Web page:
Julius Malema case: South Africa's ANC to proceed
South Africa's governing ANC has dismissed a request by controversial Youth League leader Julius Malema to drop his disciplinary case.
Mr Malema, 30, is accused of "sowing divisions" in the party and bringing it into disrepute by calling for a change of government in neighbouring Botswana.
Once a close ally of President Jacob Zuma, the populist Mr Malema has become a fierce critic.
The case is being seen as a test of Mr Zuma's leadership of the party.
Thousands of his supporters clashed with police as the hearing began on Tuesday. Some burned T-shirts bearing Mr Zuma's face.
Mr Malema's lawyers had presented 22 arguments calling for the case to be quashed, saying he was the victim of a political witch-hunt and the charges were unconstitutional.
Theses were all rejected and the hearing now resumes on Monday, 5 September.
If found guilty, he could be expelled from the party, as he is already on probation after criticising Mr Zuma last year. Five other ANC Youth League leaders face similar charges.
History of insults
The BBC's Karen Allen says security is extremely tight outside the ANC headquarters, where Mr Malema's supporters have been kept back behind a police cordon and barbed wire.
She says that as the ruling was announced they remained defiant, waving banners and singing freedom songs and continuing to call for a wholesale clear-out of top positions in the ANC.
Mr Malema is also being investigated by state prosecutors on allegations of fraud and corruption, which he denies.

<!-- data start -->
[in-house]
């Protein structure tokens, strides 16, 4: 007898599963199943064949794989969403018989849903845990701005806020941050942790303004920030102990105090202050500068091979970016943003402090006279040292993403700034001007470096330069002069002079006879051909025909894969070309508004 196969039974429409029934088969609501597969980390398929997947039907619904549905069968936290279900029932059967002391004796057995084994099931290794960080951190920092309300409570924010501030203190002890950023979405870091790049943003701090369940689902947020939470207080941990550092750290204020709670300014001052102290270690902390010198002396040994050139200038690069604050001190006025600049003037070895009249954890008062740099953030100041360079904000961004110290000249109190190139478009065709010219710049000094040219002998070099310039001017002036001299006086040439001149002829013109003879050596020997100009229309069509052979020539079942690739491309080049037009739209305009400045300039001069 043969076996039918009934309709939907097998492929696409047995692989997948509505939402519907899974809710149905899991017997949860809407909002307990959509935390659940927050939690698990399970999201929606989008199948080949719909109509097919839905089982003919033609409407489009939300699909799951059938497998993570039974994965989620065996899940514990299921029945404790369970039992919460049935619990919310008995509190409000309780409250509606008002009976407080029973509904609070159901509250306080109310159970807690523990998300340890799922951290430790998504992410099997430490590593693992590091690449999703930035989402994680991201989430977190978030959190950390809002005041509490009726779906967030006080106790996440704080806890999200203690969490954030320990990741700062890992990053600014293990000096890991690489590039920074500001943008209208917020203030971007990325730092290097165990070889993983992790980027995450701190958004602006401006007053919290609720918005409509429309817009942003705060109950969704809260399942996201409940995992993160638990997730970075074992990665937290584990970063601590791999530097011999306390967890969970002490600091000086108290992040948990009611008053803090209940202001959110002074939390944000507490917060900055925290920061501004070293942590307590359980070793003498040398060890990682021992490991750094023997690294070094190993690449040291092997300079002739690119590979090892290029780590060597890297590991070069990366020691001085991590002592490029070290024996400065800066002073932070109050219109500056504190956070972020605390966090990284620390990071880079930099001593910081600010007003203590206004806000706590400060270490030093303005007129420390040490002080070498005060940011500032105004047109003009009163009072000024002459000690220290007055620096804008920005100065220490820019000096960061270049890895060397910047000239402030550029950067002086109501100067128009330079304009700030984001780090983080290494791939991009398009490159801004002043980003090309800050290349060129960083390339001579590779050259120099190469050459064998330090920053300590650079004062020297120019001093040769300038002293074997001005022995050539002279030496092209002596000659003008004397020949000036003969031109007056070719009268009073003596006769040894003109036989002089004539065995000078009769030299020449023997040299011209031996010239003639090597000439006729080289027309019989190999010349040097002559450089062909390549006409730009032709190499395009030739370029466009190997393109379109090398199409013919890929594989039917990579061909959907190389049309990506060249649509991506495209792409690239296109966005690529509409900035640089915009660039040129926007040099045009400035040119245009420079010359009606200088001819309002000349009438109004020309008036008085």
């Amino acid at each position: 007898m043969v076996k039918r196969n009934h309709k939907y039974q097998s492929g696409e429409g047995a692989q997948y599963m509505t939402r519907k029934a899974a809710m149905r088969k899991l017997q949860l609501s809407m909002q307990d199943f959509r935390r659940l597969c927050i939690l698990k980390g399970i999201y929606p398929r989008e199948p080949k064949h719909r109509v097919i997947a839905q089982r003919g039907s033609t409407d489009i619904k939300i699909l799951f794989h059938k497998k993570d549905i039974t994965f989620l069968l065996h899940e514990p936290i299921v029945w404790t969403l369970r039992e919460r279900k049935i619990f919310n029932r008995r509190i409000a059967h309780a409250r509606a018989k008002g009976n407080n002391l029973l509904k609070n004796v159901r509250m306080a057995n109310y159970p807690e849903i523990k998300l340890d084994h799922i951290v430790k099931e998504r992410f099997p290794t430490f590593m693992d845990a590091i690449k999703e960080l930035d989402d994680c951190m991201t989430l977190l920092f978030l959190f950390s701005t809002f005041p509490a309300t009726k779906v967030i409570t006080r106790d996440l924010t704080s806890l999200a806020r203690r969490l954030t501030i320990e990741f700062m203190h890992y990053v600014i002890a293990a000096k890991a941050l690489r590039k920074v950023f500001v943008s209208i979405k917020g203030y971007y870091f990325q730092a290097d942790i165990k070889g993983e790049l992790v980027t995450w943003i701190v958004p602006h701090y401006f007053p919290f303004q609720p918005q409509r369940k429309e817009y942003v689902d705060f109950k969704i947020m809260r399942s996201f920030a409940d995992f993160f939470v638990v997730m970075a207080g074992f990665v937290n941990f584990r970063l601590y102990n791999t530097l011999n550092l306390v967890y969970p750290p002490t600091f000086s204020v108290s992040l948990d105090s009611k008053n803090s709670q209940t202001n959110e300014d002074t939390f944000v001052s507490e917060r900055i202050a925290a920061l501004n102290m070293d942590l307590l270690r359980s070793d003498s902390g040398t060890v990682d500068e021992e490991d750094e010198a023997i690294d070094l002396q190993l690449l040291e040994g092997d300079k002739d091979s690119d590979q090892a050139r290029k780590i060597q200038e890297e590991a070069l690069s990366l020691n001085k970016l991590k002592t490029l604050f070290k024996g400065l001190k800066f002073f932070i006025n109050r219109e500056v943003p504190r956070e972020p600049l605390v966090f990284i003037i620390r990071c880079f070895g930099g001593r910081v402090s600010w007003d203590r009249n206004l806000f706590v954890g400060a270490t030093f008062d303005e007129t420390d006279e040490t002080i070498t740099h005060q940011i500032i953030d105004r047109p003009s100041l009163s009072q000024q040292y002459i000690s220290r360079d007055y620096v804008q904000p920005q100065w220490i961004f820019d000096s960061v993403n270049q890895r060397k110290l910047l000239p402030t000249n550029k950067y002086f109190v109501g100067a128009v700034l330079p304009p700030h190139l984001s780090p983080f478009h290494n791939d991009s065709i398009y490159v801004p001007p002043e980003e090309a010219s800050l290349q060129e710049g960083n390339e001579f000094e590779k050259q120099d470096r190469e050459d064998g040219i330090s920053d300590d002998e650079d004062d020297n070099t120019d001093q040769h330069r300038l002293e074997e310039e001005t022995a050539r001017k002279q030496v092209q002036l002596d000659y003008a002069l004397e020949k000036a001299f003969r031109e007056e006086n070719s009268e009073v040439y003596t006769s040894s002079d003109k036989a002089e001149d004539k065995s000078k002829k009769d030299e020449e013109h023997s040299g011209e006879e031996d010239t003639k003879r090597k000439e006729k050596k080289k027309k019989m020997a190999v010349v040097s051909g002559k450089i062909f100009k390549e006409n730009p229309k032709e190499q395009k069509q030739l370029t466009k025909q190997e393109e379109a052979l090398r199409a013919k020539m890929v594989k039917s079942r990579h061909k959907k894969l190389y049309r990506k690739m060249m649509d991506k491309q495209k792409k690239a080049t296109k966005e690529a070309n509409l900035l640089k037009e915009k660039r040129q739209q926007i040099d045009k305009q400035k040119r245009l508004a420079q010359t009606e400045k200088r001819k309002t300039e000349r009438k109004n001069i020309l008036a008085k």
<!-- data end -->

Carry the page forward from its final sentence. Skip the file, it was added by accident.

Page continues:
He fell out with Mr Zuma, after accusing the president of not doing enough for the poor black South Africans - his main support group in the 2009 elections which brought him to power.
Mr Malema wants him to nationalise South Africa's rich mines and seize white-owned land. He has praised President Robert Mugabe's land reform in neighbouring Zimbabwe.
Our correspondent says the hearing sets the scene for next year's party leadership battle.
Mr Zuma's ambitions to secure a second term as ANC president could be enhanced if Mr Malema is pushed into the political wilderness, she says.
If, however, the maverick youth leader emerges with his ANC membership intact, President Zuma could face an uncertain future.
The youth leader has long been a controversial figure.
He played a central role in helping Mr Zuma take control of the ANC from his predecessor Thabo Mbeki in 2007 and campaigned strongly for him in 2009.
He once vowed to "kill for Zuma" and was also disciplined for saying a woman who said she had been raped by Mr Zuma had had "a nice time". Mr Zuma was acquitted of the charges.
On Monday, Mr Malema said he did not have a personal relationship with the president, only an organisational one.
In May 2010, he was made to apologise publicly following a controversial trip to Zimbabwe where he declared the ANC's support for President Mugabe at a time when Mr Zuma was mediating between the country's coalition members.
Mr Malema was also chastised by the ANC for expelling a BBC journalist from a press conference and defying party orders not to sing a racially divisive apartheid-era song, "Shoot the Boer [white farmer]".